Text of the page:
THE FOOTE FILES (CBSDFW.COM) — As tensions in Europe began to increase during the 1930s, a disastrous event took place on May 6, 1937 in New Jersey, and radio was there to cover it for Americans.
The Hindenburg was a German passenger airship that was navigating from Germany to the U.S. It carried 36 passengers and 61 crew members. It took off from Frankfurt en route to the U.S.
During its attempt to dock with its mooring mast at the U.S. Naval Air Station in Lakehurst, New Jersey, the ship caught fire and was destroyed. All told, 35 people died. There was one ground fatality as well.
Commercial radio had come a long way by now since it became a reliable medium for the public to obtain news and information going back to 1920. There were numerous news crews covering the landing of the Hindenburg, both in extensive photographs and filmed newsreels. But one of the most famous reports came from reporter Herbert Morrison at WLS/Chicago.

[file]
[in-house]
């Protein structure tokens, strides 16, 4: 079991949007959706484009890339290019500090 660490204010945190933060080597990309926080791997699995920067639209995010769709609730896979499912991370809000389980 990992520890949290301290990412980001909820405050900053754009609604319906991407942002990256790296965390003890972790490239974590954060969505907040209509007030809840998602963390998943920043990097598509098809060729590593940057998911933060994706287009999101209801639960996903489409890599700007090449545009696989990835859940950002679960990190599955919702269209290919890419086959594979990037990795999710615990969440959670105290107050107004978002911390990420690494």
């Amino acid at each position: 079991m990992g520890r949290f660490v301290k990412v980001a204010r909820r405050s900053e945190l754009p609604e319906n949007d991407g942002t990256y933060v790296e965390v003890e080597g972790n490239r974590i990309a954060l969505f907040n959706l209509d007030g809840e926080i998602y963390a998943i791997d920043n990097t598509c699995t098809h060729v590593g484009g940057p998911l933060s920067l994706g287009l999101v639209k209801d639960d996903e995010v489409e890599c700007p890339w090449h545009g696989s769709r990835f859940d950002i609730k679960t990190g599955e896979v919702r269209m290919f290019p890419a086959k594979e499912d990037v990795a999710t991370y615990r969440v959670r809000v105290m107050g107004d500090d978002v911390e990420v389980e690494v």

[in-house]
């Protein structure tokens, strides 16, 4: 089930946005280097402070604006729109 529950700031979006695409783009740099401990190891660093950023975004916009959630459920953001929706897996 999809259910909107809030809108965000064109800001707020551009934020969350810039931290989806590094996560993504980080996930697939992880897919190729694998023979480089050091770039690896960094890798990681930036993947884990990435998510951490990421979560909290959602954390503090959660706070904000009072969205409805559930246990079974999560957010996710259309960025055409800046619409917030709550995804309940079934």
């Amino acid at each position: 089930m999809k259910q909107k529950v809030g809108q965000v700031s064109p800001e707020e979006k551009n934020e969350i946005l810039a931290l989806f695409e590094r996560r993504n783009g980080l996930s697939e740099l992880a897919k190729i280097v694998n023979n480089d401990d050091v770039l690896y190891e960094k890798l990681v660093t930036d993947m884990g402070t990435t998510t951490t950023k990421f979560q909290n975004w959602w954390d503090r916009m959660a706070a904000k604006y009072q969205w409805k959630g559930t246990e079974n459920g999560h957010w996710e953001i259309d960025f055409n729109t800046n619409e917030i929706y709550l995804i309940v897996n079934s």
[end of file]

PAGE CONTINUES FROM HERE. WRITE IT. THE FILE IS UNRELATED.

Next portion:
Morrison was filing an on-the-spot eyewitness radio report for the station which was broadcast the next day. Part of his broadcast was later dubbed onto silent newsreel footage. Those companies shooting footage included Pathe’ News, Movietone News, Hearst News Of The Day and Paramount News.
WLS’s call letters stood for “World’s Largest Store” since it had been owned at one time by the Sears Roebuck & Co. department store chain (most people today would know WLS for being a #1 top 40 station under ABC ownership during the 60s and 70s, and today it has a news/talk format under Cumulus Media).
It eventually became a 50,000 watt AM station with a non-directional signal day and night, so people within 750 miles of its antenna could pick the station up from far away, along with WGN and WBBM Radio there.
Morrison’s reporting on this event is absolutely stunning to listen to. A great example of radio serving their listeners and the public with important information during times of emergencies, as well as doing what it does best — being a medium of the mind.
Enjoy this recording of Morrison’s report.